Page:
@user239558 As I mentioned in the answer, there are many reasons the numbers don't add up, I only listed 2 of them. There are a lot of other numbers; cache, slab, huge pages, etc. –  Patrick Jun 26 '13 at 0:20
Probably years later after you answered this, I still have (at least) one confusion. You said that the RSS value doesn't include shared memory, but this answer said that "It does include memory from shared libraries as long as the pages from those libraries are actually in memory". Now I don't know which one to believe... Maybe I'm missing some subtle differences here... –  Naitree May 9 at 2:45

A really good tool is pmap which list the current usage of memory for a certain process:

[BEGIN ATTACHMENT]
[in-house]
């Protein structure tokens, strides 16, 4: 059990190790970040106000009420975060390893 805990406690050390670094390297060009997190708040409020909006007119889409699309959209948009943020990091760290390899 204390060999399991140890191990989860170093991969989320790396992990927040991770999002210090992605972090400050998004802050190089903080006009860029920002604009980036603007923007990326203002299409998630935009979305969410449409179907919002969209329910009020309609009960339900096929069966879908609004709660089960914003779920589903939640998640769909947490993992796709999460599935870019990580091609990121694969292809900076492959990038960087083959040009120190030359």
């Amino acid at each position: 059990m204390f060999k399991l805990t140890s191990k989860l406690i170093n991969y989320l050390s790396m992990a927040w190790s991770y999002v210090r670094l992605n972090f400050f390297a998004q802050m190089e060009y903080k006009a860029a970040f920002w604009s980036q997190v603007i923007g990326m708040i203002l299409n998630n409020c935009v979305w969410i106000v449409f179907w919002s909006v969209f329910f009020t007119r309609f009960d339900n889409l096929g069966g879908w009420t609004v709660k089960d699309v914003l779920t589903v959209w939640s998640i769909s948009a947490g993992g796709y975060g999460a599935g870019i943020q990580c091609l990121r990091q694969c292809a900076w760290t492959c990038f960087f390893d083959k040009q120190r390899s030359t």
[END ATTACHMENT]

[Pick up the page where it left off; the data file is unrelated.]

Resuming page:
pmap -d PID

For more information about it see the man page man pmap and also have a look at 20 Linux System Monitoring Tools Every SysAdmin Should Know, which list great tools I always use to get information about my Linux box.

share|improve this answer
That's a pretty cool tool, but it doesn't really solve my problem. I'm trying to figure out how to effectively determine the "actual" memory usage on the server. –  GoldenNewby Mar 23 '12 at 6:47
@GoldenNewby There is no such thing as the “actual” memory usage of a process. The actual memory usage of the system is what free tells you. –  Gilles Mar 23 '12 at 19:40
pmap -x PID also includes a RSS column which is often quite useful to get idea where the RSS sum of a process (as observed e.g. via top comes from). –  maxschlepzig Aug 5 '14 at 21:29

Run top, hit h for help then f to add fields. you can add the following fields: